Virginia Viewpoint – April 5, 2024

April 5, 2024

The Power of the Pen

With only a few days remaining to act on legislation that passed during the regular session, Governor Youngkin has issued a flurry of vetoes including several that stymie Democratic priorities from this session. Meanwhile, the Governor’s hopes to bring a professional sports arena to Northern Virginia have been officially dashed. Given these recent developments, describing the current political climate as tense would be an understatement.

As the vetoes stack up, members of the General Assembly will have a busier-than-usual reconvened session on their hands in two weeks. With razor-thin Democratic majorities in both the Senate and the House, the likelihood of overturning most vetoes is exceedingly slim.

In addition, the legislature will consider the Governor’s changes to the new two-year budget. If the Governor’s recent actions on bills are any indication, the budget could undergo significant alterations compared to the proposal sent by the House and Senate a month ago.


| Sports Arena in Northern Virginia Dead

When the Governor’s plan to launch a professional sports arena in Northern Virginia was scrapped from the House and Senate budget report, the deal faced an uncertain path forward. Despite the Governor’s efforts to resurrect it, its demise was made official last week when Alexandria announced that the arena deal would not move forward while D.C. subsequently announced an agreement for the Wizards and Capitals to stay downtown.

The rejection of the sports arena, which was vocally spearheaded by Senate Finance and Appropriations Chair Louise Lucas, shuts the door on a contentious process that began last year when the Major Employment and Investments Project Approval Commission endorsed the proposal.  In a press release, the Governor bemoaned the legislature’s decision and characterized the arena as an economic investment that would have benefited Virginians.

| Marijuana Retail Market, Minimum Wage Increase Vetoed

Governor Youngkin issued vetoes on several bills that passed the General Assembly on a party-line vote, including one to establish a regulated marijuana retail market and another that mandated a minimum wage increase.

While the Governor’s rejections come as little surprise, they effectively defeat some of the most significant Democratic priorities from this session. While the General Assembly has the power to overturn vetoes, they require a two-thirds vote that Democrats do not realistically have.

The Governor cited threats to public safety – specifically related to children – as the prime reason for vetoing the cannabis bill, while the bill’s sponsors cited the opportunity to tackle the illicit market as a reason to pass it. As a result, Virginia continues to operate in a space where marijuana is legal to possess without a regulatory framework for retail use.

Meanwhile, the veto on a minimum wage increase halts a proposal that would have increased the current $12.00 minimum wage in Virginia to $13.50 in 2025 and $15.00 in 2026. The Governor referenced preserving market freedom and protecting small businesses as the impetus for his veto on the legislation.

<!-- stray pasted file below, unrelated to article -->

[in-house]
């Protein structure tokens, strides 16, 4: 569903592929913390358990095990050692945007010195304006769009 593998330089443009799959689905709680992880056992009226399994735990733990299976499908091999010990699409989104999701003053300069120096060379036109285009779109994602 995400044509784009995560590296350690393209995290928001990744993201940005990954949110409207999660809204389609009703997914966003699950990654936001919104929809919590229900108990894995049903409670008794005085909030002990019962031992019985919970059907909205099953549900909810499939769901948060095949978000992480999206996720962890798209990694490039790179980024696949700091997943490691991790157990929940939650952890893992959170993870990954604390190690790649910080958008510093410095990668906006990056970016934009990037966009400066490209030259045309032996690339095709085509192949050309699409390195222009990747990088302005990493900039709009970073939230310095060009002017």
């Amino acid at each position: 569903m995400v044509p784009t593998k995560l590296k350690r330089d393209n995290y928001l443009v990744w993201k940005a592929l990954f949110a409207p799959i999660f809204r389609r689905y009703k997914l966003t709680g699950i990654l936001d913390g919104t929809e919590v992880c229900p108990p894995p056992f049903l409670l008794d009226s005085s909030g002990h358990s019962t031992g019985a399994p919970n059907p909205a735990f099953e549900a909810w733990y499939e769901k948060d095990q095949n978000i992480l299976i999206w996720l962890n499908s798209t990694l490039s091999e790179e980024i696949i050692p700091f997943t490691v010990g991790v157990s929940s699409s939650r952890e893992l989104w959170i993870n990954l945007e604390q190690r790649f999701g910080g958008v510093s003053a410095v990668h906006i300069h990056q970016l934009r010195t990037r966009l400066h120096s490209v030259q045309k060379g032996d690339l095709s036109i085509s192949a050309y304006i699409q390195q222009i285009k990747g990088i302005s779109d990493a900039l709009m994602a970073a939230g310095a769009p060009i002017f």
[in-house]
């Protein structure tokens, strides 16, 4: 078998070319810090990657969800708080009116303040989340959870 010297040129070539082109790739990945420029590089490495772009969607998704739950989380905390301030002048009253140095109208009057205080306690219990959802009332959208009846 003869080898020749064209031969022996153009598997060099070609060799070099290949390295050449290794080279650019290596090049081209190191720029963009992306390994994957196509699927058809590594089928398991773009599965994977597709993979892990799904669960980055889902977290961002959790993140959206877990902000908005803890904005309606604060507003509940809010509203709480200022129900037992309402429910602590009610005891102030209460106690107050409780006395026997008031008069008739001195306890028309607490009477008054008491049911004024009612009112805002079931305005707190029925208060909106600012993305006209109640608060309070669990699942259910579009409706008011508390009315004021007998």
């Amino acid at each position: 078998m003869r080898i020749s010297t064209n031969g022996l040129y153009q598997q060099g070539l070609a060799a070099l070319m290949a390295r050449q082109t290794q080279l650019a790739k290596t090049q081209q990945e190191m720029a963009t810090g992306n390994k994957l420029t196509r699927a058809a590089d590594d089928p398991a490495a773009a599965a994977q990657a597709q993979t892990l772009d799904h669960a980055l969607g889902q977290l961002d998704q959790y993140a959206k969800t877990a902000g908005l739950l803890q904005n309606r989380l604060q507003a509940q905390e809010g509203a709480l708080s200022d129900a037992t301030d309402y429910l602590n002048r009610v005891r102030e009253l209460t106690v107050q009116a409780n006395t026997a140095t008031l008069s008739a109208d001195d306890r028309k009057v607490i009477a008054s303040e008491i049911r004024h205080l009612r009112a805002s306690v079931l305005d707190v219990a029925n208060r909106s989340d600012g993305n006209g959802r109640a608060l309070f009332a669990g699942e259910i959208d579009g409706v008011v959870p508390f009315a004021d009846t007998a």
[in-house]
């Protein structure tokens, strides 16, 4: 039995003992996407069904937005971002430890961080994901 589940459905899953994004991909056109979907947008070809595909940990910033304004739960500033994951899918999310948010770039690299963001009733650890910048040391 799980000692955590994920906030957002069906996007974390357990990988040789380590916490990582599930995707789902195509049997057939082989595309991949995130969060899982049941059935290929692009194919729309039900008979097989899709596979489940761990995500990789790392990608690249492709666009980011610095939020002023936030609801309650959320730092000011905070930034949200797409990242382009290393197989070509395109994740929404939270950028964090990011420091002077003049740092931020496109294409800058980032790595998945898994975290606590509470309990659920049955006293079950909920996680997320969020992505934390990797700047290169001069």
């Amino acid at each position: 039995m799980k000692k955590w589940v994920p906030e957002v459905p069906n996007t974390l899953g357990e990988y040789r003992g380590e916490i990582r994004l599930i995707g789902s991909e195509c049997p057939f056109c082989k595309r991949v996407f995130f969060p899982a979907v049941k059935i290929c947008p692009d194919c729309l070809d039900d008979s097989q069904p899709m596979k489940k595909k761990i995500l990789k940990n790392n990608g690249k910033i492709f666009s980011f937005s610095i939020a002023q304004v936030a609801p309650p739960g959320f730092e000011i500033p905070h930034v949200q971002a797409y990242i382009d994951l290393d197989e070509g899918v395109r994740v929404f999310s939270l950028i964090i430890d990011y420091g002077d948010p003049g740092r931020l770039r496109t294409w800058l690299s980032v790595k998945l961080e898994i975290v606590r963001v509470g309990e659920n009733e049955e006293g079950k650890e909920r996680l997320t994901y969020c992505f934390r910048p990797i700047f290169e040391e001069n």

You can view the full list of approved legislation here, while the 91 bills that have been vetoed thus far can be found here.

| Digital Tax, Skill Games Face Uncertain Future

One point of contention with the budget is the inclusion of a new digital sales tax and the absence of tax cuts. Originally proposed by the Governor to level the playing field between digital and physical goods, the digital tax made it into the legislature’s budget deal while the Governor’s income tax cuts were scrapped. This raises doubts about the Governor’s stance on implementing a new tax without the accompanying cuts.

After years of back-and-forth bans on skill games in Virginia, a bill to formally legalize them garnered bipartisan backing from the General Assembly. The Governor has yet to make a decision on the bill, sparking curiosity about the possibility of a veto.

| Budget Update: All Options on The Table

The Governor has the power to deploy various measures when it comes to the budget. He can simply approve it, make recommendations, offer line-item vetoes, or even veto the budget entirely. He can also call a special session to introduce a new budget for the General Assembly to consider.

However, it is important to note that the Governor and the General Assembly face a July 1 deadline – when the new fiscal year begins – to work out their differences on the budget and avert a government shutdown. While Virginia has crept dangerously close to a potential budget crisis – as recent as 2014 and 2018 when debate over Medicaid expansion delayed adoption of both budgets until June – the Commonwealth has found ways to reach a consensus before the deadline.

| Looking Ahead: Reconvened Session

The Governor has until this Monday, April 8 to act on remaining legislation that passed the General Assembly. Any legislation that he does not act on by this constitutionally-mandated deadline will be approved without his signature.

When the General Assembly reconvenes in Richmond on April 17, the House and Senate will have their turn to consider the Governor’s actions.

Alexandria declares $2 billion arena project dead; Youngkin blames legislature

By MICHAEL MARTZ, Richmond Times-Dispatch (Metered Paywall – 7 articles a month)

Gov. Youngkin vetoes cannabis bill, minimum wage hike

By MARKUS SCHMIDT, Cardinal News

Clock ticking for Youngkin to take action on skill games legislation, state budget


In politically calamitous week, talks break down with state budget on the line

By MICHAEL MARTZ, Richmond Times-Dispatch (Metered Paywall – 7 articles a month)


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